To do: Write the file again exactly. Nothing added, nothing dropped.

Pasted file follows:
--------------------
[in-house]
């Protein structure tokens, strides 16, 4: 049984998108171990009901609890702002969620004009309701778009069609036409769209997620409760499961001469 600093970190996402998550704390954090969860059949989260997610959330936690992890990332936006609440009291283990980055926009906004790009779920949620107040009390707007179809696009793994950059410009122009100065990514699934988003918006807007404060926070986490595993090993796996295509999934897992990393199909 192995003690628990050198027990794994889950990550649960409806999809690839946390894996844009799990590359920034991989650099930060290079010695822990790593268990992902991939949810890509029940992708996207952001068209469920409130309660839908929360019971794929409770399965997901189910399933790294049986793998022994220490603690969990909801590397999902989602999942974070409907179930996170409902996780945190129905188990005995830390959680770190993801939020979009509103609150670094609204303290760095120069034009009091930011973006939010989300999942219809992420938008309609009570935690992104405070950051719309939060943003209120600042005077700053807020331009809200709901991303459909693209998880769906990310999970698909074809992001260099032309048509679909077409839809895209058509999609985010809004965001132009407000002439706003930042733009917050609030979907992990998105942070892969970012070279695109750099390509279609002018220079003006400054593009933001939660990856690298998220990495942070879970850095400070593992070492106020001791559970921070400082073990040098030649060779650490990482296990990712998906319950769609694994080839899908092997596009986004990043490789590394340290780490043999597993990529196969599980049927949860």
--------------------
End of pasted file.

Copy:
[in-house]
């Protein structure tokens, strides 16, 4: 049984998108171990009901609890702002969620004009309701778009069609036409769209997620409760499961001469 600093970190996402998550704390954090969860059949989260997610959330936690992890990332936006609440009291283990980055926009906004790009779920949620107040009390707007179809696009793994950059410009122009100065990514699934988003918006807007404060926070986490595993090993796996295509999934897992990393199909 192995003690628990050198027990794994889950990550649960409806999809690839946390894996844009799990590359920034991989650099930060290079010695822990790593268990992902991939949810890509029940992708996207952001068209469920409130309660839908929360019971794929409770399965997901189910399933790294049986793998022994220490603690969990909801590397999902989602999942974070409907179930996170409902996780945190129905188990005995830390959680770190993801939020979009509103609150670094609204303290760095120069034009009091930011973006939010989300999942219809992420938008309609009570935690992104405070950051719309939060943003209120600042005077700053807020331009809200709901991303459909693209998880769906990310999970698909074809992001260099032309048509679909077409839809895209058509999609985010809004965001132009407000002439706003930042733009917050609030979907992990998105942070892969970012070279695109750099390509279609002018220079003006400054593009933001939660990856690298998220990495942070879970850095400070593992070492106020001791559970921070400082073990040098030649060779650490990482296990990712998906319950769609694994080839899908092997596009986004990043490789590394340290780490043999597993990529196969599980049927949860």